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Proverbs 28:1-28

August 17, 2015

This chapter shifts its attention to being a wise and just ruler (as opposed to being a greedy and oppressive ruler).  Some of the sayings that I thought were interesting were the following:

The wicked flee when no one pursues, but the righteous are as bold as a lion (v. 1).

This proverb runs counter to our usual cultural assumptions.  We often imagine the wicked as the bold:  they take what they want, they push aside others, they boldly take advantage of others and grasp at risky opportunities.  Meanwhile, we often think of the righteous as being a rather meek group, always careful, usually quiet, and unlikely to take chances.  But this proverb asserts the opposite.  It is the wicked who run, and it is the righteous who stand up.  Overall, this is probably the more true picture.  Those who take advantage of others typically do it secretly, in an underhanded way.  They are afraid of being caught and they are always looking over their shoulder.  Those who stand for what is right do so boldly, in the open.  They have no secrets to be afraid of, so they can take a stand, confident and clear-sighted.

The evil do not understand justice, but those who seek the Lord understand it completely (v. 5).

It is inherently true that those who do evil are not doing justice, but this proverb goes a step further and claims that those who do evil do not even understand justice.  I think of those who take “justice” into their own hands, seeking vengeance against those who have wronged them.  They mistakenly think they are doing justice when in actuality they are usually escalating a cycle of violence and causing even greater tears in the social fabric.  Those who give priority to their own concerns are incapable of understanding true justice, because true justice is committed to the wellbeing of all, without any selfish partiality or privilege.  But those who seek the Lord–those who are grounded in the laws given to Moses and in the stories of God’s grace–understand what justice truly is.  Justice is not punishment (though punishment may be a part of it).  Justice is everyone being given the resources and rights and dignity and protections they need in order to live a secure life; it is all of us living together in wholeness.

A rich man may be wise in his own eyes, but a poor man who has discernment sees through him (v. 11, NIV).

The rich (or all who have a comfortable life) always have a tendency to think that their material wellbeing is the result of their own intelligence or good sense or hard work.  In other words, the rich or well-off always seem to congratulate themselves.  But a poor person may be able to see the truth more clearly.  Wealth is not usually the result purely of one’s own efforts or wisdom; wealth is usually the result of where one started from.  If your parents have resources and connections, then you automatically have resources and connections.  The poor can work just as hard (or harder) but are unlikely to get nearly as far as those who begin with good mentors, top schools, financial stability, and cultural enrichments.  We all know this; that’s why middle-class parents try so hard to get their kids into the best schools and programs, and to get as many advantages for them as possible–so their kids will be more successful.  But becoming successful is not the same thing as becoming wise.  It is better to be poor and wise than rich and successful.  A wise life is a loving, sharing, and just life.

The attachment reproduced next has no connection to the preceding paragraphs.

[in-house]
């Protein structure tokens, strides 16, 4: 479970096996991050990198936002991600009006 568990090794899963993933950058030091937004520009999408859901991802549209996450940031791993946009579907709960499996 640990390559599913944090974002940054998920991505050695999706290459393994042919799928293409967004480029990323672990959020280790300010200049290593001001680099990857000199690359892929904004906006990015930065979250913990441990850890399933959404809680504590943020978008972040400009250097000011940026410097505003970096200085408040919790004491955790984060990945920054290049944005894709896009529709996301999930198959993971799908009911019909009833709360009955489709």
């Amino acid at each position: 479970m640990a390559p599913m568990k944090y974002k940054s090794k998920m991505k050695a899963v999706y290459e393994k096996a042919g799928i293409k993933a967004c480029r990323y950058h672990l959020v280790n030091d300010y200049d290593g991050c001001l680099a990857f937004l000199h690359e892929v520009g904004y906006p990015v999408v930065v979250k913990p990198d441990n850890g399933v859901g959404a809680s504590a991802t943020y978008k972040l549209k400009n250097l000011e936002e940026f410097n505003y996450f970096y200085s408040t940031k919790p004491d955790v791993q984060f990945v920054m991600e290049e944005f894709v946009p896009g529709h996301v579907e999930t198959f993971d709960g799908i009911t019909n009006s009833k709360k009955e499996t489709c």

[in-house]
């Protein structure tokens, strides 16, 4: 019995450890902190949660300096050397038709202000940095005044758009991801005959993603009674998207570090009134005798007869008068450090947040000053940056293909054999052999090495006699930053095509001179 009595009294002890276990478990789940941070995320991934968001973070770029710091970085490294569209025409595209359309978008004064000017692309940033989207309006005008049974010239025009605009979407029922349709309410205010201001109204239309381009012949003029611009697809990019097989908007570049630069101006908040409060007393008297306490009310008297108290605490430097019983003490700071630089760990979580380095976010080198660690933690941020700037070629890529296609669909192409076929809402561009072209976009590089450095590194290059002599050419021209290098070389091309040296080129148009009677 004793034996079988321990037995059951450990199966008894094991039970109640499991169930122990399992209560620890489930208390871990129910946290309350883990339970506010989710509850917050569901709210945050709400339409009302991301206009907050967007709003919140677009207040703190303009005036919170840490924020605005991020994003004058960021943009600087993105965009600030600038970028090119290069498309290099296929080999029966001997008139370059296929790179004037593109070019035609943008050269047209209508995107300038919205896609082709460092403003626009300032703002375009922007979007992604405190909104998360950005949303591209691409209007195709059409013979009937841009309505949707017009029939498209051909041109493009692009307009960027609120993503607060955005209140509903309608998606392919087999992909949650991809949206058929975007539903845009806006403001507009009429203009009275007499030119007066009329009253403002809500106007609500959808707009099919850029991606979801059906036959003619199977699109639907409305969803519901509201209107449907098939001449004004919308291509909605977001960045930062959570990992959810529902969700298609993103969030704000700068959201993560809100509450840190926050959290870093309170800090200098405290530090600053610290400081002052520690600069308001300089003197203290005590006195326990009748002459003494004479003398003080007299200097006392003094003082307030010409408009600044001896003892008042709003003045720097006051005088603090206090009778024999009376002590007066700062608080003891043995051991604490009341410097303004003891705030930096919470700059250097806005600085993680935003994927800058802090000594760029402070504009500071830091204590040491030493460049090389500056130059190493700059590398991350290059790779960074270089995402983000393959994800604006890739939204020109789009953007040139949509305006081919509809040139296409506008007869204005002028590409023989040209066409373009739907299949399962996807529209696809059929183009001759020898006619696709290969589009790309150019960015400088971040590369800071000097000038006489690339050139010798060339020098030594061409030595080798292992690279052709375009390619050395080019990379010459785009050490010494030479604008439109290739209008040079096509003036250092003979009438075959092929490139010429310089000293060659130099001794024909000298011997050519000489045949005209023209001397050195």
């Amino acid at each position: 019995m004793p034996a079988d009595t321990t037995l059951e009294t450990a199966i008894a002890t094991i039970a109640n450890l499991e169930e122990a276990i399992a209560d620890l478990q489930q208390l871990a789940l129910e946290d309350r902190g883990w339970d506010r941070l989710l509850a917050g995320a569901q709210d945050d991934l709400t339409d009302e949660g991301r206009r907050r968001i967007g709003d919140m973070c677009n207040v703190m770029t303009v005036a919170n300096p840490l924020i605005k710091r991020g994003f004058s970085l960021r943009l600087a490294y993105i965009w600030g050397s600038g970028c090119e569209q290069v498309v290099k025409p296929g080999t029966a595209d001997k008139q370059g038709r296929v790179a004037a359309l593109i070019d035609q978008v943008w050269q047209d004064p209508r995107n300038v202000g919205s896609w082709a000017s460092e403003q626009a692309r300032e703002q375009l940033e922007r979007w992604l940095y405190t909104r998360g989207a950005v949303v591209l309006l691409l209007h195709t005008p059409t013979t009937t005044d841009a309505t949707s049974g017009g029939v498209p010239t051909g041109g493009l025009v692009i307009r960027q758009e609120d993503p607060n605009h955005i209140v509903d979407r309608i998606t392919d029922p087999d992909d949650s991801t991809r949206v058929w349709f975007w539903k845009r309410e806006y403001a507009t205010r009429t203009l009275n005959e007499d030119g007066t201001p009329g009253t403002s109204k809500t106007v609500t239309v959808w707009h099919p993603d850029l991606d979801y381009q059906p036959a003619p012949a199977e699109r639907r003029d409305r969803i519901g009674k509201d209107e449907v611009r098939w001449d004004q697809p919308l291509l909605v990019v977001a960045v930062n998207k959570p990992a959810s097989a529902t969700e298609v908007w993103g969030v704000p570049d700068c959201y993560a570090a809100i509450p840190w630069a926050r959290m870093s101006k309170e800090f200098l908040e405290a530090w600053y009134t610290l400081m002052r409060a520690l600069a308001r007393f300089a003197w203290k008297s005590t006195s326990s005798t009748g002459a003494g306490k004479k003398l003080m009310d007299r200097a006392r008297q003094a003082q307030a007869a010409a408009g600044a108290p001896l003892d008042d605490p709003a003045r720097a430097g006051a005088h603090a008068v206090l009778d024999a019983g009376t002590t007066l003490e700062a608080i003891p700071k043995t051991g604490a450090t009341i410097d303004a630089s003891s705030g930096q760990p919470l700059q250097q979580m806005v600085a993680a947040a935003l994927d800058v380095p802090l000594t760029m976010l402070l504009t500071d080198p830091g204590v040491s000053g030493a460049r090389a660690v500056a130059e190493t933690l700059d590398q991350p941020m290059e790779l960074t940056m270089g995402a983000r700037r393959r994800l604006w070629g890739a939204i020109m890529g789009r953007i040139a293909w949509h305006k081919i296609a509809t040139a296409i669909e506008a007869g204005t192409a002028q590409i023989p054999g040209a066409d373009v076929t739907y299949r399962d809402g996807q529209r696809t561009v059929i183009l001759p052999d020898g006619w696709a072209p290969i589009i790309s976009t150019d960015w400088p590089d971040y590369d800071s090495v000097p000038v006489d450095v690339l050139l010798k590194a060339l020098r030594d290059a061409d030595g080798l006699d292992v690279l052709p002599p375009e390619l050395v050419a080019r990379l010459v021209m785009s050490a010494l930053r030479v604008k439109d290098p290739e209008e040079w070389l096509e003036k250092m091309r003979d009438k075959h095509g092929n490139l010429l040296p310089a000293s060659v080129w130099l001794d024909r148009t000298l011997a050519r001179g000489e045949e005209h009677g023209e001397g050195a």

To show partiality is not good–yet a man will do wrong for a piece of bread (v. 21, NIV).

Showing partiality is not good; it’s inherently unfair and unjust.  Most of us accept that principle.  Any yet, we fall into the temptation of showing partiality all of the time.  We give our family members and friends advantages that we do not give to others.  We give those who share our profession special protections and privileges which we do not give to those whose occupations are quite different or are less valued.  We show more deference to those from whom we might get a tip or some benefit.  As this proverb says:  We show partiality even for the sake of receiving a little extra bread.  In other words, even a small bribe is enough to persuade us to give a little privilege or look the other way.

If we truly wish to be fair and just, if we truly wish to live a life of wisdom that brings wholeness to all of society, then we need to take seriously the problem of showing partiality–whether that be for those of higher (or lower) economic status, or of a certain race or ethnicity, or occupation, or religion, or gender, or physical or mental ability, or family and friends.  It is natural to give extra attention and benefit to those closest to us, and in some cases we are morally responsible to do so.  It is also just and necessary to have accommodations for those who begin with disadvantages (for instance, in the Old Testament the poor are allowed to glean the leftover crops in the fields of others).  But the ultimate goal is that everyone is equally able to obtain what they need for their safety and happiness.


From → Proverbs

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